If the government honours its election promises, there could soon be a major change in workplace relations in this country. As part of this change, a cut to penalty rates is needed to breathe life into small businesses and communities across the country.
When Tony Abbott and Senator Eric Abetz announced their workplace relations policy in May last year, Abbott said: “These are incremental, evolutionary changes to improve a system based on practical problems not on some kind of ideological preoccupation”.
This is what small businesses need: A system that is practical, not one based on the ideology of the Left or the Right or the needs of big business and unions.
This approach could result in a much-needed small business industrial award. For small businesses -- and there are some 850,000 of them that employ almost five million people in Australia -- access to an award that has less complicated clauses and easy-to-understand information is crucial.
Abbott has flagged a Productivity Commission review of the current act, which would allow for a public and independent discussion on the real issues and should also help to highlight the differences between big and small business.
But the main area of continued concern is around penalty rates. The current high rates, particularly on Sundays and public holidays, have forced many businesses to close on those days, which has in turn cost the jobs of many people who can only work on weekends. It has also effectively led to country towns closing down on weekends, which has an ongoing impact on community culture.
The Fair Work Commission may review penalty rates later this year as part of a four-year review of all modern awards. When it does review rates, more than anything it must be more practical and less ideological about small workplaces.
The Commission will need to consider the broader social context of what constitutes unsociable working hours in order to properly and appropriately consider the penalty rate issue. It is one of the biggest problems facing small businesses across retail, hospitality, tourism and the broader service sector.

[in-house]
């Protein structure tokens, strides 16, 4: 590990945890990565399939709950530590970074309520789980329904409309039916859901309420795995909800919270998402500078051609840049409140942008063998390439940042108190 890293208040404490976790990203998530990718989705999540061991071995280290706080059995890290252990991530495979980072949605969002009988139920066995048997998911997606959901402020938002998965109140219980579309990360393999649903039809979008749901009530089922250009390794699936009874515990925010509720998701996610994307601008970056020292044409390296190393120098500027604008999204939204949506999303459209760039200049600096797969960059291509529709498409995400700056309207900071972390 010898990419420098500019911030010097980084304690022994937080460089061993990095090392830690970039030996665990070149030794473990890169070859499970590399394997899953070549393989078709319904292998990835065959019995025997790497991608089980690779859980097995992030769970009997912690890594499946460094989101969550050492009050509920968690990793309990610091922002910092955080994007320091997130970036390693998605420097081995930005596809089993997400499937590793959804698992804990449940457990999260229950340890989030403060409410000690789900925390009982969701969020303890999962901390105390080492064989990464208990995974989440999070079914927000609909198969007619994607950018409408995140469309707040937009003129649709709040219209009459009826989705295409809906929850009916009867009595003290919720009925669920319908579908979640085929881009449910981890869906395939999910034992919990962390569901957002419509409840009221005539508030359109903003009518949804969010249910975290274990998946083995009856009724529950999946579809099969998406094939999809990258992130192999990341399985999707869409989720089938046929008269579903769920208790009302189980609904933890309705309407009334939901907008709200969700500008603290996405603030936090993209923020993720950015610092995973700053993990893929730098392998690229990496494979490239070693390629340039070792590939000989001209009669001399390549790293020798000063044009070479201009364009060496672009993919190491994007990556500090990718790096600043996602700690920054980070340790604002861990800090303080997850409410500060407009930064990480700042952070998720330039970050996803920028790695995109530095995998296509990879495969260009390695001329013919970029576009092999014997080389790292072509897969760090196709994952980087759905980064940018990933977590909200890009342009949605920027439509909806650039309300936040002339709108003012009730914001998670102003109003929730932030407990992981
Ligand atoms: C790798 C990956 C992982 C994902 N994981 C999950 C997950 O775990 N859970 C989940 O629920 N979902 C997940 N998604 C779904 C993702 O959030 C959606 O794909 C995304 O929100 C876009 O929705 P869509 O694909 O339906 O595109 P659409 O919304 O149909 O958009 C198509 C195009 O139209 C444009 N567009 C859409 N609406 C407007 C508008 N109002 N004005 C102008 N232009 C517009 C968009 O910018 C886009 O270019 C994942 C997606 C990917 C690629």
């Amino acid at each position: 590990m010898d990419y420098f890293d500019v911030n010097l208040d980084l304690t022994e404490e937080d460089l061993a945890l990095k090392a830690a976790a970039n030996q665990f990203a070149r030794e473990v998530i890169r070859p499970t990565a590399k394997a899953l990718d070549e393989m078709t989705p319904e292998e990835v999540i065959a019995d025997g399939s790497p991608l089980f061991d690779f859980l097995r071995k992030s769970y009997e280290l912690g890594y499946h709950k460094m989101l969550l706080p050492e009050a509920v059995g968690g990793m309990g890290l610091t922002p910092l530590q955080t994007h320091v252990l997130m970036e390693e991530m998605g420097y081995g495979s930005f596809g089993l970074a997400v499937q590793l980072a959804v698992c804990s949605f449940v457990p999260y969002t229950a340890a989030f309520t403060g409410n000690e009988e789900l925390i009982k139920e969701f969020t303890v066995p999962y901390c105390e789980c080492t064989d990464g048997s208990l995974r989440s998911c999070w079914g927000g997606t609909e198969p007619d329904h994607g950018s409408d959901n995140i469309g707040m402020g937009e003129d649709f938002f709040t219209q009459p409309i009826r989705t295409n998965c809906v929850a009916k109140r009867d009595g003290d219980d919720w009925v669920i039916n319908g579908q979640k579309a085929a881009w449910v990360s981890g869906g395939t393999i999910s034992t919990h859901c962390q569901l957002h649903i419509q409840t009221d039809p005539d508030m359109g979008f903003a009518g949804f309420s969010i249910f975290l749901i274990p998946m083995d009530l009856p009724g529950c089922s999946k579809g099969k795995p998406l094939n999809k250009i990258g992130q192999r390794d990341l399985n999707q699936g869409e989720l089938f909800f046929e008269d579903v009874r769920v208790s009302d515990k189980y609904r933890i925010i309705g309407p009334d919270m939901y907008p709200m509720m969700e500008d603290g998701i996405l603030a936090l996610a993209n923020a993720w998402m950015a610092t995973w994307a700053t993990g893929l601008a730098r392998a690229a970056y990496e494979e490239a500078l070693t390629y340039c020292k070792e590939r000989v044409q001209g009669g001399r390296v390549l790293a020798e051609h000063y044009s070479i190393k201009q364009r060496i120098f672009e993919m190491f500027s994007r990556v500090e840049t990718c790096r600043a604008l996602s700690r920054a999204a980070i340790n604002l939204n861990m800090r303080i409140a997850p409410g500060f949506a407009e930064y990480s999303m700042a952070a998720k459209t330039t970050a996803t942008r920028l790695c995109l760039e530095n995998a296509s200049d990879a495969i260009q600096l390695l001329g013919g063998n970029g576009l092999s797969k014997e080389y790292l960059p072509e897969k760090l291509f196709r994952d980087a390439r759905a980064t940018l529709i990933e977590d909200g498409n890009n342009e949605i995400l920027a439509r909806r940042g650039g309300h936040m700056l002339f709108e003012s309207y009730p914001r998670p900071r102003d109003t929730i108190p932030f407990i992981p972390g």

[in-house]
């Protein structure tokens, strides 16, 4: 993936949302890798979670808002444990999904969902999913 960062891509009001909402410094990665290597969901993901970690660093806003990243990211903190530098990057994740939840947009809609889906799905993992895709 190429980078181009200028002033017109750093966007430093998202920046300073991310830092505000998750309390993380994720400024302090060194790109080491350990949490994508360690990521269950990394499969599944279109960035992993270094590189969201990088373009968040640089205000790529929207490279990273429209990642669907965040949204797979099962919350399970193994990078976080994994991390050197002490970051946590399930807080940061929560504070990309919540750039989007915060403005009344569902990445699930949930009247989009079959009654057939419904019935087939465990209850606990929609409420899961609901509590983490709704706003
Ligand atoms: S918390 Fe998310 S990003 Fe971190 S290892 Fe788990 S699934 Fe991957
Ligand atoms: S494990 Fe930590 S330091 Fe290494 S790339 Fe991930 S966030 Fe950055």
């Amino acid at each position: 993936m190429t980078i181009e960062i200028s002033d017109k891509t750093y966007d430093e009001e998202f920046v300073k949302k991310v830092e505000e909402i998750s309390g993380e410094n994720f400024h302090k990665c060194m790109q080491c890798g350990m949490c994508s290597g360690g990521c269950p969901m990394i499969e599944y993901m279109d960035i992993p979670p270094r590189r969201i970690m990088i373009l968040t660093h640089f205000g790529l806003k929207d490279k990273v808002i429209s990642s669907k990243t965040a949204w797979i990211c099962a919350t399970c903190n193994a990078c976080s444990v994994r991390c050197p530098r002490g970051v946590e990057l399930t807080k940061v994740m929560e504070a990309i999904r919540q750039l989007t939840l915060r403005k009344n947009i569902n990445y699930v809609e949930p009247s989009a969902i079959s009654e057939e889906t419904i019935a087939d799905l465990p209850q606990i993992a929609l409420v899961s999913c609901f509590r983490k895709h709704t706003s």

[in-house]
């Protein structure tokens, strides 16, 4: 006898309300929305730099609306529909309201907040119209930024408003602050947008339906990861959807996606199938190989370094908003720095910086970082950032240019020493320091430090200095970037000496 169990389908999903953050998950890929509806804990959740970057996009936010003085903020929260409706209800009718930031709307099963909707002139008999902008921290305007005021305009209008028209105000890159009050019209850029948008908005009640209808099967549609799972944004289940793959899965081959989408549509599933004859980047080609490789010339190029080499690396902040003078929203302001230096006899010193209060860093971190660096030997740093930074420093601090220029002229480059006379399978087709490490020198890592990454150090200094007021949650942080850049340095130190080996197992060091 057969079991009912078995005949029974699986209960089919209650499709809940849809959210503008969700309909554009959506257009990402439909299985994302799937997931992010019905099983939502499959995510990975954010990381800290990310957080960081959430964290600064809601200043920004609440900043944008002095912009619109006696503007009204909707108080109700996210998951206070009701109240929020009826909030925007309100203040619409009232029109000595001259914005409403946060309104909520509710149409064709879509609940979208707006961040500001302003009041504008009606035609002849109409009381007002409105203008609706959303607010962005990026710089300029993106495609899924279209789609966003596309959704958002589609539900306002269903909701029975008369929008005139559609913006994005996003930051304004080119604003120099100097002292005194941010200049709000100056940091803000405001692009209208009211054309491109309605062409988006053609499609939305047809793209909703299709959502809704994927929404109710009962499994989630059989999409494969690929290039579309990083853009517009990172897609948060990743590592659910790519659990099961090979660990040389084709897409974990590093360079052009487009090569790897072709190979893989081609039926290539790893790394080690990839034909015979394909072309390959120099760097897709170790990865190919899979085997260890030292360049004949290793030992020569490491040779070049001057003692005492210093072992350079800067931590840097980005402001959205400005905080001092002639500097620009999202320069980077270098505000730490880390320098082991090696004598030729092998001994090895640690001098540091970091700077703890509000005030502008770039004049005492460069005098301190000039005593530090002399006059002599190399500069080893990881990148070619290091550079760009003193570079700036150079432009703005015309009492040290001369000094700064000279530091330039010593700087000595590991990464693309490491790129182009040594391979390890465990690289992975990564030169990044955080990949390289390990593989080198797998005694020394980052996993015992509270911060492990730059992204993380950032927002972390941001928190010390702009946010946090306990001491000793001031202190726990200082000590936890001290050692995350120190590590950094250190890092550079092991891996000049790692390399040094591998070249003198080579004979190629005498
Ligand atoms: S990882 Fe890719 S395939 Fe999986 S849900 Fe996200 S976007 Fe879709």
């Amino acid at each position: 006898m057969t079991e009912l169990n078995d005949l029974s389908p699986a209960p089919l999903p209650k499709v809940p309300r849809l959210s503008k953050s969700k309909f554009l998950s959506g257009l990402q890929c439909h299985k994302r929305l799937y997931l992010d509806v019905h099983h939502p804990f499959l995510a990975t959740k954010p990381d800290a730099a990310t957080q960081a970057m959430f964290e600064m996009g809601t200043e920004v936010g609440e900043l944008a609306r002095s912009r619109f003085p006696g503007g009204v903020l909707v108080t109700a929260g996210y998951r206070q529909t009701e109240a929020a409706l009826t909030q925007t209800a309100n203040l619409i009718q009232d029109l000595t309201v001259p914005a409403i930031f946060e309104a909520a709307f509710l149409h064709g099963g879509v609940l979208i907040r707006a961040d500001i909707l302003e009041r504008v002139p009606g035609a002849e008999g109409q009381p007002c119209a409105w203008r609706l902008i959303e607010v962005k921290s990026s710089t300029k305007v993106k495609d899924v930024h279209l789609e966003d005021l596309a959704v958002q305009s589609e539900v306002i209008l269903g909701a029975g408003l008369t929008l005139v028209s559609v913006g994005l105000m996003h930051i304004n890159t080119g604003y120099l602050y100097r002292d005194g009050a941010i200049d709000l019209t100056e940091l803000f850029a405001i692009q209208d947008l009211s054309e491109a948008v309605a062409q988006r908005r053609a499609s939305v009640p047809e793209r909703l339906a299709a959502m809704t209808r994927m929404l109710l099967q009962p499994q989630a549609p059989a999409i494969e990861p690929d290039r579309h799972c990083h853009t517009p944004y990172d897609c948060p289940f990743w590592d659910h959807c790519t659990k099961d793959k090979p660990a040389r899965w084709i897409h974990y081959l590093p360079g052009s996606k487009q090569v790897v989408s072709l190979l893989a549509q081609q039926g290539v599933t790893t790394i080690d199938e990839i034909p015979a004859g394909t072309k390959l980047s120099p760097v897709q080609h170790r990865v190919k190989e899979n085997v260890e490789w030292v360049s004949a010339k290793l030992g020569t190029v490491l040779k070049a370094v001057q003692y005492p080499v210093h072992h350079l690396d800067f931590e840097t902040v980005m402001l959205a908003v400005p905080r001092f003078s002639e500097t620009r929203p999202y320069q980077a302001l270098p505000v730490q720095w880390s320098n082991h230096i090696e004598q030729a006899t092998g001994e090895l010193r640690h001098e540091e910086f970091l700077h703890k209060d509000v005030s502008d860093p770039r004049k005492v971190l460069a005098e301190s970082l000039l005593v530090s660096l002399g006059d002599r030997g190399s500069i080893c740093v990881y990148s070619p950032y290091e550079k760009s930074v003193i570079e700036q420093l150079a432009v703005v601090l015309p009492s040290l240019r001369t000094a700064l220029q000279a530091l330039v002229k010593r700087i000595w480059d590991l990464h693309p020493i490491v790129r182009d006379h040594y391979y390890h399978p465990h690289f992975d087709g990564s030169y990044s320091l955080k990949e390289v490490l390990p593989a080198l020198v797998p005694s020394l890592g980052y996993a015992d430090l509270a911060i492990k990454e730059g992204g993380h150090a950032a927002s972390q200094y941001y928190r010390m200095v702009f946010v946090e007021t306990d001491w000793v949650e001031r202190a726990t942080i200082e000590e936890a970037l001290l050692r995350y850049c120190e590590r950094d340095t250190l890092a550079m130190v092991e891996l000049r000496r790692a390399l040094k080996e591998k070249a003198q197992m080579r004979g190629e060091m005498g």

The Coalition must forego ideology in favour of increasing productivity and create better informed employers and employees in the 80 per cent of workplaces in Australia that are small businesses.
A small workplace industrial award should not be the only award available for small business. There are various industry sectors that have very good industrial awards already, including the hairdressing industry, where the award allows for reward for skills development and is designed to develop a training culture within that industry.
The award for the pharmacy sector is also something that the industry has worked on for many years, and it has been designed to create a good culture of reward for effort and flexibility for those that need it.
Both of these awards are particularly focused on female issues in workplaces dominated by women. Both sectors have faced a long, uphill battle over the last four years to have their awards better reflect employees’ needs, but there is more work to be done.